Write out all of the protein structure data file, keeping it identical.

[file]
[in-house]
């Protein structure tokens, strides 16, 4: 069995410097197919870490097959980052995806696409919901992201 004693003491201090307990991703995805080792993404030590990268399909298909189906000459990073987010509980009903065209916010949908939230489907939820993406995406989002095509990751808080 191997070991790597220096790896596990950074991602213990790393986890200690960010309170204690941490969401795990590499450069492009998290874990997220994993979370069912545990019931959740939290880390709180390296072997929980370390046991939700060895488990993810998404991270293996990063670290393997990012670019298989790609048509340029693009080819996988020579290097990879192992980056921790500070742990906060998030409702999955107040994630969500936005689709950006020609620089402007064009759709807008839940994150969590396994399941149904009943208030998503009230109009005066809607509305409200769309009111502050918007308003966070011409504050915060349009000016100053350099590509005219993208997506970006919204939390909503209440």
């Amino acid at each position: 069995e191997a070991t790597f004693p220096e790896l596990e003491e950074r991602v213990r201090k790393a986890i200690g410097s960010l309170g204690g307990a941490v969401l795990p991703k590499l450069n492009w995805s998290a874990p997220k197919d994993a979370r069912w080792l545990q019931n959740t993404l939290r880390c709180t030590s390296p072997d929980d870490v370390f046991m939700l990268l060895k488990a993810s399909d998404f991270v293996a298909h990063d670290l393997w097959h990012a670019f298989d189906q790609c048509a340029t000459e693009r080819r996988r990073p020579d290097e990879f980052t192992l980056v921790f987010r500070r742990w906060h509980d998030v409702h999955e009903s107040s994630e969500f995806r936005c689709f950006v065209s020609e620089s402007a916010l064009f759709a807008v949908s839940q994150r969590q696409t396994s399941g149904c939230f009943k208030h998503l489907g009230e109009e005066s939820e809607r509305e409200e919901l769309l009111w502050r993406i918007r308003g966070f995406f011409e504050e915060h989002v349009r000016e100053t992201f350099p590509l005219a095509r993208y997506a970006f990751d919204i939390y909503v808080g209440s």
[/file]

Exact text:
[in-house]
């Protein structure tokens, strides 16, 4: 069995410097197919870490097959980052995806696409919901992201 004693003491201090307990991703995805080792993404030590990268399909298909189906000459990073987010509980009903065209916010949908939230489907939820993406995406989002095509990751808080 191997070991790597220096790896596990950074991602213990790393986890200690960010309170204690941490969401795990590499450069492009998290874990997220994993979370069912545990019931959740939290880390709180390296072997929980370390046991939700060895488990993810998404991270293996990063670290393997990012670019298989790609048509340029693009080819996988020579290097990879192992980056921790500070742990906060998030409702999955107040994630969500936005689709950006020609620089402007064009759709807008839940994150969590396994399941149904009943208030998503009230109009005066809607509305409200769309009111502050918007308003966070011409504050915060349009000016100053350099590509005219993208997506970006919204939390909503209440």
């Amino acid at each position: 069995e191997a070991t790597f004693p220096e790896l596990e003491e950074r991602v213990r201090k790393a986890i200690g410097s960010l309170g204690g307990a941490v969401l795990p991703k590499l450069n492009w995805s998290a874990p997220k197919d994993a979370r069912w080792l545990q019931n959740t993404l939290r880390c709180t030590s390296p072997d929980d870490v370390f046991m939700l990268l060895k488990a993810s399909d998404f991270v293996a298909h990063d670290l393997w097959h990012a670019f298989d189906q790609c048509a340029t000459e693009r080819r996988r990073p020579d290097e990879f980052t192992l980056v921790f987010r500070r742990w906060h509980d998030v409702h999955e009903s107040s994630e969500f995806r936005c689709f950006v065209s020609e620089s402007a916010l064009f759709a807008v949908s839940q994150r969590q696409t396994s399941g149904c939230f009943k208030h998503l489907g009230e109009e005066s939820e809607r509305e409200e919901l769309l009111w502050r993406i918007r308003g966070f995406f011409e504050e915060h989002v349009r000016e100053t992201f350099p590509l005219a095509r993208y997506a970006f990751d919204i939390y909503v808080g209440s």